I have spent this week in Hong Kong, although I will be back in the UK by the time you read this Blog. I may or may not actually be awake (a week of atrocious sleep caused by jetlag takes its toll), but I will at least be on home soil.
When I flew out last Friday evening, I posted on LinkedIn that I would be heading here for the first time in four years, and I had numerous comments asking me to “tell it how it is,” which I intend to do. I got the distinct impression from some of the comments that US-based companies were rather hoping I would reinforce their perception that the trip is now surplus to requirement, while perhaps some people in the UK & Europe were hoping I could offer a more optimistic take.
I came with no pre-conceptions – all I can do is to reflect on what I have seen and heard over the past week, and then you can take from that whatever you choose to, and specifically what is relevant for your business. Of course, people who made the trip are maybe more likely to adopt more of a ‘glass half full’ perspective, while those who didn’t perhaps want to hear that they were right not to come. I will say that Hong Kong in January isn’t for everyone – maybe it never should have been.
That said, the majority I have spoken to this week seem perfectly happy that they came. Unsurprisingly, it is markedly different to pre-pandemic days – there are far fewer western faces around, both in TST and at the Hong Kong Toys & Games Fair. US visitors in particular have been thin on the ground (although interestingly, the ones that did come have been some of the most enthusiastic about their experience). There were far fewer showrooms open in TST, with many companies saying that although they doubled the number of appointments compared to last year, they would need to double again to get even close to 2019 levels.
But, interestingly, there are some positive interpretations of the footfall situation: many told me that meetings were easier to secure due to less competition, went on for longer (very few people rushed round showrooms in 10 minutes because they were running late for their next meeting) and the people who were here were serious, not just browsing. As a result, the quality of meetings has generally been felt to have been meaningful – if retailers or distributors committed to making the trip, they did so for the right reasons.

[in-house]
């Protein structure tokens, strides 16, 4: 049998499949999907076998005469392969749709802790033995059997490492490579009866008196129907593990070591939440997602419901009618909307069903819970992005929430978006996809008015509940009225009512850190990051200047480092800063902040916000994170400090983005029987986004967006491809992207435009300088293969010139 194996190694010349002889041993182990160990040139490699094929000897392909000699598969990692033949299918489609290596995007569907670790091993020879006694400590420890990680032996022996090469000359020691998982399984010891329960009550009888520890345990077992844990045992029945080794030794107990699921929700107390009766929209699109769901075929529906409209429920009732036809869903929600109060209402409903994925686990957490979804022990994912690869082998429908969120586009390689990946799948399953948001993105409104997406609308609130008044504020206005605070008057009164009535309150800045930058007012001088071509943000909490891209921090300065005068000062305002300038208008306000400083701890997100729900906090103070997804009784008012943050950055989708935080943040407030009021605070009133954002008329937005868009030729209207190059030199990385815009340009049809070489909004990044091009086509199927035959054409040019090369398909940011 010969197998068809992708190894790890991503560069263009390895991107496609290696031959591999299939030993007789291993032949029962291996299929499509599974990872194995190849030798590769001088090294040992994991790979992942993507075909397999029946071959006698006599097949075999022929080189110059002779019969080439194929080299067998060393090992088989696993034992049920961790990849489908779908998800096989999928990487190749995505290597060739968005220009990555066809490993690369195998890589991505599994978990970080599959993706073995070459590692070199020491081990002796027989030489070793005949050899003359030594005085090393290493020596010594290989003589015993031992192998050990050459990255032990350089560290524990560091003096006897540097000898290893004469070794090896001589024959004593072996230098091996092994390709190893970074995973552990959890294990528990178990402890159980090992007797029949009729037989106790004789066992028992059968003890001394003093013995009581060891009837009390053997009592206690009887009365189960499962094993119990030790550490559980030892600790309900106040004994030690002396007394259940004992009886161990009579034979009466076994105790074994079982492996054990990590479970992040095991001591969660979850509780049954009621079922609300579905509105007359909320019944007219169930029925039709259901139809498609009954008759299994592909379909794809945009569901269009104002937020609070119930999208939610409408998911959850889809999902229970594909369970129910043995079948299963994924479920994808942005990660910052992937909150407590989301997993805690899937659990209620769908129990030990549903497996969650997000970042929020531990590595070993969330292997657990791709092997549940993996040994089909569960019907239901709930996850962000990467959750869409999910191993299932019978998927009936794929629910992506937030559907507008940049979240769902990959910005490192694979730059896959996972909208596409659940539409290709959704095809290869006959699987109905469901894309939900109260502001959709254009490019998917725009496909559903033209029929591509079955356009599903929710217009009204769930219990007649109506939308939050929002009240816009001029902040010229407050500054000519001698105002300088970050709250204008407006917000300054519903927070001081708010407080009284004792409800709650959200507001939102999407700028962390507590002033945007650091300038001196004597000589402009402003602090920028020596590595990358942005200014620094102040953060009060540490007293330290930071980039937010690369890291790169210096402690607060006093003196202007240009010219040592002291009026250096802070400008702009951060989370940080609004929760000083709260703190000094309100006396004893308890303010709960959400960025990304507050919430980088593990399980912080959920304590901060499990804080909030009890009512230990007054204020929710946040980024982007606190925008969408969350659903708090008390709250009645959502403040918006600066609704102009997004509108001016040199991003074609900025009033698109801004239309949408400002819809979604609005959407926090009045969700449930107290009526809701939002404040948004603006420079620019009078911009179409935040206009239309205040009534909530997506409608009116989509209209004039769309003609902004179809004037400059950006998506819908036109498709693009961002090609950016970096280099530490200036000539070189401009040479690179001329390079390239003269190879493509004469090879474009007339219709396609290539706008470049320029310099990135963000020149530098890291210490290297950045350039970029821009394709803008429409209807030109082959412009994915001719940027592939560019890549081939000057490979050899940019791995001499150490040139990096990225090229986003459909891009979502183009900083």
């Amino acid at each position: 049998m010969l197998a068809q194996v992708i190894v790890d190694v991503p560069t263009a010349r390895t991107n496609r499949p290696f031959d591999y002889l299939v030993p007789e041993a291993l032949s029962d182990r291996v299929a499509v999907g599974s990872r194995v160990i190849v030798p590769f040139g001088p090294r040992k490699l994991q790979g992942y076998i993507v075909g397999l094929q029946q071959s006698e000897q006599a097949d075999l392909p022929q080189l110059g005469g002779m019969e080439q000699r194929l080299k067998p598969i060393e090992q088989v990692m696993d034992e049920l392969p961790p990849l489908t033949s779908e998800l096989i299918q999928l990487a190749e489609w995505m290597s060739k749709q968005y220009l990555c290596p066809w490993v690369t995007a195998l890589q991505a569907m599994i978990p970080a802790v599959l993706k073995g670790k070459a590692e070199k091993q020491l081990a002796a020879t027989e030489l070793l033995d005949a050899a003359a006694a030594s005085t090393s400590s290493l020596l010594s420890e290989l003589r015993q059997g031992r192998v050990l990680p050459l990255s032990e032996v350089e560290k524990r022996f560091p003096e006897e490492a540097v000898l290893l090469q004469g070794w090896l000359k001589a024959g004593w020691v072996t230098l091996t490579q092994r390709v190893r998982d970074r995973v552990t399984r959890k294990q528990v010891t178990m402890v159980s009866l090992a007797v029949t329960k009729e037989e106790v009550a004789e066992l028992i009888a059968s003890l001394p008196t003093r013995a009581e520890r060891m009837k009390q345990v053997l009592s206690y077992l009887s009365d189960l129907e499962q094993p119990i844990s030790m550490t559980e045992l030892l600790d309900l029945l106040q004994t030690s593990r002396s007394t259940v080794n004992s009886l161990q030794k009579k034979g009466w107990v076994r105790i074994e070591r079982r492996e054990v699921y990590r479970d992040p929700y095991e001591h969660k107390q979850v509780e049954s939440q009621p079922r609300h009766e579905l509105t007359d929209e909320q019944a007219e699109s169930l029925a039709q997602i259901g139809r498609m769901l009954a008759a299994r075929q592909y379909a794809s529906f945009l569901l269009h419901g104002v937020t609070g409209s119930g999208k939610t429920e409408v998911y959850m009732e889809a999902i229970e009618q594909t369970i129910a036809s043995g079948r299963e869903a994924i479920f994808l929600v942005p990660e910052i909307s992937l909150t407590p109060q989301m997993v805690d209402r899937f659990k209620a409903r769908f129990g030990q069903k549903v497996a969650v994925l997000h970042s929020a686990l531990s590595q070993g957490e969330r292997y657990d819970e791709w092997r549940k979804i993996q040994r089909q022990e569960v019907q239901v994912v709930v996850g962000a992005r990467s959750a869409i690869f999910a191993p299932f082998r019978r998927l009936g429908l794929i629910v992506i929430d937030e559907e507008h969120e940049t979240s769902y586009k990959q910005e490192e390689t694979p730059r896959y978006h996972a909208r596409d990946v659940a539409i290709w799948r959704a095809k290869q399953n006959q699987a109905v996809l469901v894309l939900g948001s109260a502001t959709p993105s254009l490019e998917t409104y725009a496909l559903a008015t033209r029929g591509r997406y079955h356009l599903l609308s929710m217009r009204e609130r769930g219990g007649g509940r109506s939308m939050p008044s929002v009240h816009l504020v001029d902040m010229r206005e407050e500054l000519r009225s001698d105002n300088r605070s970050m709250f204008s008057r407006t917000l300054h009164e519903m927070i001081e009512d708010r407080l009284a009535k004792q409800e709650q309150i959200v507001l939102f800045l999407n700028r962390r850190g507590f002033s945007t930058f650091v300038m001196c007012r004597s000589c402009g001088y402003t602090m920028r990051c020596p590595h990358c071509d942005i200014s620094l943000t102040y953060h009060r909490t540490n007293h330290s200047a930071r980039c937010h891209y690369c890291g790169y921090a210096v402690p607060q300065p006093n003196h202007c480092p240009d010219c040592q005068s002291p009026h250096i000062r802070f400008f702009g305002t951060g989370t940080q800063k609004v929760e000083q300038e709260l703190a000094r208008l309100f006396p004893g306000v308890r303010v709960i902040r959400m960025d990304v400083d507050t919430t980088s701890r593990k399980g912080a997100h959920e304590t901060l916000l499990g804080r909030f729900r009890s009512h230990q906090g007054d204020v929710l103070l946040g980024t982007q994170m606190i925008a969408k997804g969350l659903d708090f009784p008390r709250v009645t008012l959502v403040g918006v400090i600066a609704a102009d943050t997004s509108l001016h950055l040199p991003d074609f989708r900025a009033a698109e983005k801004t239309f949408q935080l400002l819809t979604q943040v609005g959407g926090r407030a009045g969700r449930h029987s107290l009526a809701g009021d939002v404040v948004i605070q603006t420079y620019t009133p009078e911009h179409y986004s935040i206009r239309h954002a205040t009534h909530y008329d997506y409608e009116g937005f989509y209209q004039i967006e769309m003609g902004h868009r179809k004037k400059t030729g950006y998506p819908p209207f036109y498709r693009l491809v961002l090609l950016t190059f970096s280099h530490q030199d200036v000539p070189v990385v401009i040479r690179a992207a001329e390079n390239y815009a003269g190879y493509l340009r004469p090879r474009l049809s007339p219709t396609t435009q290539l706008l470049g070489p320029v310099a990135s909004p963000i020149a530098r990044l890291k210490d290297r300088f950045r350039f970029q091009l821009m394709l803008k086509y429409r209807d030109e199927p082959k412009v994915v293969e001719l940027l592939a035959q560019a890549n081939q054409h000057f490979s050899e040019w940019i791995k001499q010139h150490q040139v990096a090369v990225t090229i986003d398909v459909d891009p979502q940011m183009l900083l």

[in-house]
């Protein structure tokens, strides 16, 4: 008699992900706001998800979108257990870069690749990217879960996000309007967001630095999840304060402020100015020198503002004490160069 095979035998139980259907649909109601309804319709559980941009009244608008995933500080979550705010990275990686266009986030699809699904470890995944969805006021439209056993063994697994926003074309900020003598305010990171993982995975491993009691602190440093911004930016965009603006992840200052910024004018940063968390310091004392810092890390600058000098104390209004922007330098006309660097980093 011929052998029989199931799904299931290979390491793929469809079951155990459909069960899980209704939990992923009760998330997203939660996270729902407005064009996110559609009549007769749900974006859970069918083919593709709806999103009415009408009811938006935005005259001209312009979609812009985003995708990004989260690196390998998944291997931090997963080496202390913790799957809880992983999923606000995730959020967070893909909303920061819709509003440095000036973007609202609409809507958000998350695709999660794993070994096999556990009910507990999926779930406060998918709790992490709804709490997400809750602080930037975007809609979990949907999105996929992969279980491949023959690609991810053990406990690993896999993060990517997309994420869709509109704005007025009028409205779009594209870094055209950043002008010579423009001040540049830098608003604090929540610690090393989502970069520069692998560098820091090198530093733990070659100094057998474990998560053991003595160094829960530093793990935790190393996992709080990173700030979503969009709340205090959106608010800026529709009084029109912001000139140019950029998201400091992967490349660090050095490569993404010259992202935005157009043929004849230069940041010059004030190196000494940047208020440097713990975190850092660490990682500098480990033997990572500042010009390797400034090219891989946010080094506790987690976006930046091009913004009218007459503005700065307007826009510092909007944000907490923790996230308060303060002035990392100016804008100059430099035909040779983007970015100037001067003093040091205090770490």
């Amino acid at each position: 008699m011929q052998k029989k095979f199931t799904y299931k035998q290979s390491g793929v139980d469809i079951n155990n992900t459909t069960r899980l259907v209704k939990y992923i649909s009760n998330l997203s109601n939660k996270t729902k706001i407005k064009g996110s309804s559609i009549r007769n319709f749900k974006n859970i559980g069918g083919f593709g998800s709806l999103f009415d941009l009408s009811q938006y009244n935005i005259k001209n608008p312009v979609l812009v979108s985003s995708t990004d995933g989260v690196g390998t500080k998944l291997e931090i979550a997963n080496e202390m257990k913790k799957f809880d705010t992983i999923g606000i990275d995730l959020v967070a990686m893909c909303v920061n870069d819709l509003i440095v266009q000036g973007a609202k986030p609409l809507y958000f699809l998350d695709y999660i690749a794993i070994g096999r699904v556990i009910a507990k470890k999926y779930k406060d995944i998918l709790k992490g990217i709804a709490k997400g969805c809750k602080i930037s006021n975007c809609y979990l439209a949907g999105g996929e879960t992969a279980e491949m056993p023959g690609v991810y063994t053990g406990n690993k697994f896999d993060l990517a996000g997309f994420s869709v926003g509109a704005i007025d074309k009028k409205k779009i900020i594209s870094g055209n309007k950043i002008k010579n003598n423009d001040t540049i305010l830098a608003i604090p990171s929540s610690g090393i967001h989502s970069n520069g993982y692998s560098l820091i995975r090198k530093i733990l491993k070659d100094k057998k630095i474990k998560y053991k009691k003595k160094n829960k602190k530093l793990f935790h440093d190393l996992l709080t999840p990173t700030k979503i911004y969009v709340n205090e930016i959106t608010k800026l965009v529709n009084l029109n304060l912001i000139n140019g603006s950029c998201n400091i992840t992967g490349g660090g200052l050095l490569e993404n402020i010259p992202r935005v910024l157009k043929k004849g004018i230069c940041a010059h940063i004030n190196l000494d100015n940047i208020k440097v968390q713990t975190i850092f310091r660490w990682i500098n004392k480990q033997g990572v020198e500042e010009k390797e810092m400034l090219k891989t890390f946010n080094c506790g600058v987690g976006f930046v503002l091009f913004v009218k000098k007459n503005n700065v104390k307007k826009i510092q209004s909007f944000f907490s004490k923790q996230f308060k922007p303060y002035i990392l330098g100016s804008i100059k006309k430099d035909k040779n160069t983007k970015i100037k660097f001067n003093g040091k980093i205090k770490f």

It could also be said that before Covid, certain retailers and toy companies came here largely out of FOMO, or – let’s not beat about the bush – to have a good time with their customers (and not to let their competitors have their customers all to themselves). Visitors sometimes included companies whose FOB range consisted of a dozen SKUs which were all also available domestically (or in some cases who didn’t even have any FOB offering at all). I’ll not go so far as to use the word ‘jolly’, but you get my drift. That doesn’t tend to happen anymore, taking the January Hong Kong trip back to its original roots as principally an FOB buying destination. To illustrate my point, Smyths had a team of 19 people here, but were apparently not making appointments with UK / European domestic suppliers – just Far Eastern vendors and factories.
Also here from UK retail were The Entertainer (now with added Tesco aisles to fill of course), Toytown, Home Bargains, Ken Black, The Works, TK Maxx, play-room and Menkind. Further afield, there were strong contingents from Australia, South America, Middle East, Europe (Greece, The Nordics, Germany, Turkey, Hungary, Netherlands were all mentioned) – and naturally, it’s an essential destination for the wider Asian market. If you want to see retailers or distributors from Asia, this is still the optimal place and time to do it.